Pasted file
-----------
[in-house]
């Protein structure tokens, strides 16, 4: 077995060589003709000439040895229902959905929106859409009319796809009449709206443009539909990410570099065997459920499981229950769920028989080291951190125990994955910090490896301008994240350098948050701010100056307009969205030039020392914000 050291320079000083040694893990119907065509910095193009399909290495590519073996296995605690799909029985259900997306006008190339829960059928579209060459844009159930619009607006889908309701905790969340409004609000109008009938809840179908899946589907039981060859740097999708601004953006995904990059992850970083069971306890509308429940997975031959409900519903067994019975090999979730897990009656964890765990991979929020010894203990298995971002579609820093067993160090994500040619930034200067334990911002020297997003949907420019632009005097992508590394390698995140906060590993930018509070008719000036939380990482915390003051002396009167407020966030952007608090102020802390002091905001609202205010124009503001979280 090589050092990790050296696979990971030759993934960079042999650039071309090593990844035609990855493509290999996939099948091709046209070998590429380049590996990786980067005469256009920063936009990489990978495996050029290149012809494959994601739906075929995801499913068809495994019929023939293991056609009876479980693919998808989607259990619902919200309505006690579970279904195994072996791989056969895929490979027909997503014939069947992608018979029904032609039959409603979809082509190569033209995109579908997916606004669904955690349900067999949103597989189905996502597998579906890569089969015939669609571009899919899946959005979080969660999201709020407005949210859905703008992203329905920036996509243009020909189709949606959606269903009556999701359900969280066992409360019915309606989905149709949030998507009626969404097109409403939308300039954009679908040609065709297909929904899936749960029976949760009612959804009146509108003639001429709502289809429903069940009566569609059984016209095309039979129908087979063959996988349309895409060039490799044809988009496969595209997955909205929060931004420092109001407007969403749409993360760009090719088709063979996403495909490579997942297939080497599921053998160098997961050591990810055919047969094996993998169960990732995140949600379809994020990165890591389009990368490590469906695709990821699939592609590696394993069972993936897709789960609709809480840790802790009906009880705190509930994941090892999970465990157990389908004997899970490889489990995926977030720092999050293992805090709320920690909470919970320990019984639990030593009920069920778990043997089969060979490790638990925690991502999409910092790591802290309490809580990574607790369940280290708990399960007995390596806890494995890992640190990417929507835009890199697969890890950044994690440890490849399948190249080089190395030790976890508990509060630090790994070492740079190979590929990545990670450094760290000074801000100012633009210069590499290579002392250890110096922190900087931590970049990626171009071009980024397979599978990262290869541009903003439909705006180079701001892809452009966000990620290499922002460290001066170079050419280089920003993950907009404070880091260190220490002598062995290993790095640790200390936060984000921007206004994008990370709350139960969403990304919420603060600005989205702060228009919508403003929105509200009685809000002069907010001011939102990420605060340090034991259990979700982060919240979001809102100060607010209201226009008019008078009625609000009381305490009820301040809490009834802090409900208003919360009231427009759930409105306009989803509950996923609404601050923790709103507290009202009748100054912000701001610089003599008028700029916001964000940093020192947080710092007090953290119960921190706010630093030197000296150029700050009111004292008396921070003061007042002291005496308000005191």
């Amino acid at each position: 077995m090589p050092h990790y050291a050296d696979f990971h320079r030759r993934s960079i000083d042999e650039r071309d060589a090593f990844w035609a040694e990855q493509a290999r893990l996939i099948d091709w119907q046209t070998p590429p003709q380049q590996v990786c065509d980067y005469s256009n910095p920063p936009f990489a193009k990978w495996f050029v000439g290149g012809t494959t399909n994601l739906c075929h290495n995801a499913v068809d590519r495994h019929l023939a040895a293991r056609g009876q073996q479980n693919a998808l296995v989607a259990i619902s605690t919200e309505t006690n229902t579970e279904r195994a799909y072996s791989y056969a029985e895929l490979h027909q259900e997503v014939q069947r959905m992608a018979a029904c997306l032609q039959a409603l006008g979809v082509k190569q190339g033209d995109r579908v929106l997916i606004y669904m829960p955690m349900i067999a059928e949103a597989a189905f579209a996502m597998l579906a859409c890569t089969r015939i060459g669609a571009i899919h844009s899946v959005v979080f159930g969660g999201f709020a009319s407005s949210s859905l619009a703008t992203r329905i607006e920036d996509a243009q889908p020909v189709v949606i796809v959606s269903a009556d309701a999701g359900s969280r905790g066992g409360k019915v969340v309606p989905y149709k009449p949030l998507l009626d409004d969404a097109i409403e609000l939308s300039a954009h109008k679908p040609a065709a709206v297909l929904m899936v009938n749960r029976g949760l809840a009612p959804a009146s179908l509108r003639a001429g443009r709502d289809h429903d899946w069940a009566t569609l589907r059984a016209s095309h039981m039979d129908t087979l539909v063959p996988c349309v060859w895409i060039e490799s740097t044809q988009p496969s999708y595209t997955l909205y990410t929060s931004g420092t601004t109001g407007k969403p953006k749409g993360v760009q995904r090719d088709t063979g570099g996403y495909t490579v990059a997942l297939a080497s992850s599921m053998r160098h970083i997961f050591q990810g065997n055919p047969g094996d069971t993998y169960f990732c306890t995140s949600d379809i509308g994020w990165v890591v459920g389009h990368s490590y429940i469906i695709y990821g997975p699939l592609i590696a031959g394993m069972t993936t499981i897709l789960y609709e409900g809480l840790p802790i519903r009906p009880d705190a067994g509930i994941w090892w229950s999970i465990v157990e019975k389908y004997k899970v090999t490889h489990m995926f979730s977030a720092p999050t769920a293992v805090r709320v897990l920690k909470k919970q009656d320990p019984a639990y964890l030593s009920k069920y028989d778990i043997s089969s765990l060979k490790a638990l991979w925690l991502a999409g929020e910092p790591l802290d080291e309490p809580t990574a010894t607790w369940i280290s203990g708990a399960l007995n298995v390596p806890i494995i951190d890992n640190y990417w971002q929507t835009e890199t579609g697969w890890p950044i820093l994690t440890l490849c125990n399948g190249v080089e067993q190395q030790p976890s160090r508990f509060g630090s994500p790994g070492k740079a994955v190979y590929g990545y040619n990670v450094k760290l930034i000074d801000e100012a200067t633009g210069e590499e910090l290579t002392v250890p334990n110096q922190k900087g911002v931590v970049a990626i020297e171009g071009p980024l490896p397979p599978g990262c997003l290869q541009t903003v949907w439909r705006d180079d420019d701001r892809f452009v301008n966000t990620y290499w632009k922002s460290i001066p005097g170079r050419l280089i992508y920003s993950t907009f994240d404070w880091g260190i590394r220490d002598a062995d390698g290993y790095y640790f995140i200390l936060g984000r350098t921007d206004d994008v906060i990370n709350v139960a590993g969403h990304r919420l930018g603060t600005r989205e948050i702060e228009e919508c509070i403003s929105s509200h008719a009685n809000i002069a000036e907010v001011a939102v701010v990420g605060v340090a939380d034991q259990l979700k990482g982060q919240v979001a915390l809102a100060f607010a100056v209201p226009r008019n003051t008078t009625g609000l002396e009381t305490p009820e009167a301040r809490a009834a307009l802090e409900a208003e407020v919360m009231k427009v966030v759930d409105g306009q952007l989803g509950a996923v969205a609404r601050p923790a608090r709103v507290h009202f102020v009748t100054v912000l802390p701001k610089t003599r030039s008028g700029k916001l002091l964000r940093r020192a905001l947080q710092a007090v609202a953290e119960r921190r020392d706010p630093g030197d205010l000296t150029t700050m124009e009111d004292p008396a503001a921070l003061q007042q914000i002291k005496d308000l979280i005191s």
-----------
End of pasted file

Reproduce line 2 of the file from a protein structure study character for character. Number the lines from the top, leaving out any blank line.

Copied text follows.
């Protein structure tokens, strides 16, 4: 077995060589003709000439040895229902959905929106859409009319796809009449709206443009539909990410570099065997459920499981229950769920028989080291951190125990994955910090490896301008994240350098948050701010100056307009969205030039020392914000 050291320079000083040694893990119907065509910095193009399909290495590519073996296995605690799909029985259900997306006008190339829960059928579209060459844009159930619009607006889908309701905790969340409004609000109008009938809840179908899946589907039981060859740097999708601004953006995904990059992850970083069971306890509308429940997975031959409900519903067994019975090999979730897990009656964890765990991979929020010894203990298995971002579609820093067993160090994500040619930034200067334990911002020297997003949907420019632009005097992508590394390698995140906060590993930018509070008719000036939380990482915390003051002396009167407020966030952007608090102020802390002091905001609202205010124009503001979280 090589050092990790050296696979990971030759993934960079042999650039071309090593990844035609990855493509290999996939099948091709046209070998590429380049590996990786980067005469256009920063936009990489990978495996050029290149012809494959994601739906075929995801499913068809495994019929023939293991056609009876479980693919998808989607259990619902919200309505006690579970279904195994072996791989056969895929490979027909997503014939069947992608018979029904032609039959409603979809082509190569033209995109579908997916606004669904955690349900067999949103597989189905996502597998579906890569089969015939669609571009899919899946959005979080969660999201709020407005949210859905703008992203329905920036996509243009020909189709949606959606269903009556999701359900969280066992409360019915309606989905149709949030998507009626969404097109409403939308300039954009679908040609065709297909929904899936749960029976949760009612959804009146509108003639001429709502289809429903069940009566569609059984016209095309039979129908087979063959996988349309895409060039490799044809988009496969595209997955909205929060931004420092109001407007969403749409993360760009090719088709063979996403495909490579997942297939080497599921053998160098997961050591990810055919047969094996993998169960990732995140949600379809994020990165890591389009990368490590469906695709990821699939592609590696394993069972993936897709789960609709809480840790802790009906009880705190509930994941090892999970465990157990389908004997899970490889489990995926977030720092999050293992805090709320920690909470919970320990019984639990030593009920069920778990043997089969060979490790638990925690991502999409910092790591802290309490809580990574607790369940280290708990399960007995390596806890494995890992640190990417929507835009890199697969890890950044994690440890490849399948190249080089190395030790976890508990509060630090790994070492740079190979590929990545990670450094760290000074801000100012633009210069590499290579002392250890110096922190900087931590970049990626171009071009980024397979599978990262290869541009903003439909705006180079701001892809452009966000990620290499922002460290001066170079050419280089920003993950907009404070880091260190220490002598062995290993790095640790200390936060984000921007206004994008990370709350139960969403990304919420603060600005989205702060228009919508403003929105509200009685809000002069907010001011939102990420605060340090034991259990979700982060919240979001809102100060607010209201226009008019008078009625609000009381305490009820301040809490009834802090409900208003919360009231427009759930409105306009989803509950996923609404601050923790709103507290009202009748100054912000701001610089003599008028700029916001964000940093020192947080710092007090953290119960921190706010630093030197000296150029700050009111004292008396921070003061007042002291005496308000005191």